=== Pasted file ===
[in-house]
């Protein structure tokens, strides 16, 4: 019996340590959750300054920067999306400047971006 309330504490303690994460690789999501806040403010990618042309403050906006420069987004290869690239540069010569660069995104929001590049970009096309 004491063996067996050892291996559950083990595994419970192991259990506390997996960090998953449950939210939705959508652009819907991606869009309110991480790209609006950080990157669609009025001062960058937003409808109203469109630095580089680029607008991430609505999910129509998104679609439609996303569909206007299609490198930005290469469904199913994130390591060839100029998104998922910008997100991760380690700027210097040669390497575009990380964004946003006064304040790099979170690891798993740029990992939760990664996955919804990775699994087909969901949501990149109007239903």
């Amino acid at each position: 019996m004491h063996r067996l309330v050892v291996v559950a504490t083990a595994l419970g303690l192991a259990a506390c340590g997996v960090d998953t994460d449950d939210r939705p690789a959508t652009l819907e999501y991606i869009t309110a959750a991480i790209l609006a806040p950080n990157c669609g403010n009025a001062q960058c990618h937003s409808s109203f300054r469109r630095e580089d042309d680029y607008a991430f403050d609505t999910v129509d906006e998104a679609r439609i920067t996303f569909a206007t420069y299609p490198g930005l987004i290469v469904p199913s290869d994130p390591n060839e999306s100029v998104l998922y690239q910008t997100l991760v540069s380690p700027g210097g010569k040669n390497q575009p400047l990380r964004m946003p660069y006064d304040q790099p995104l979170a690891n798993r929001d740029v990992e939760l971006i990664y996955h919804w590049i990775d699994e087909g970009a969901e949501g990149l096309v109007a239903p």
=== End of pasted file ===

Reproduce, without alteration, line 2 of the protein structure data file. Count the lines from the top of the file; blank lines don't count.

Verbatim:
């Protein structure tokens, strides 16, 4: 019996340590959750300054920067999306400047971006 309330504490303690994460690789999501806040403010990618042309403050906006420069987004290869690239540069010569660069995104929001590049970009096309 004491063996067996050892291996559950083990595994419970192991259990506390997996960090998953449950939210939705959508652009819907991606869009309110991480790209609006950080990157669609009025001062960058937003409808109203469109630095580089680029607008991430609505999910129509998104679609439609996303569909206007299609490198930005290469469904199913994130390591060839100029998104998922910008997100991760380690700027210097040669390497575009990380964004946003006064304040790099979170690891798993740029990992939760990664996955919804990775699994087909969901949501990149109007239903």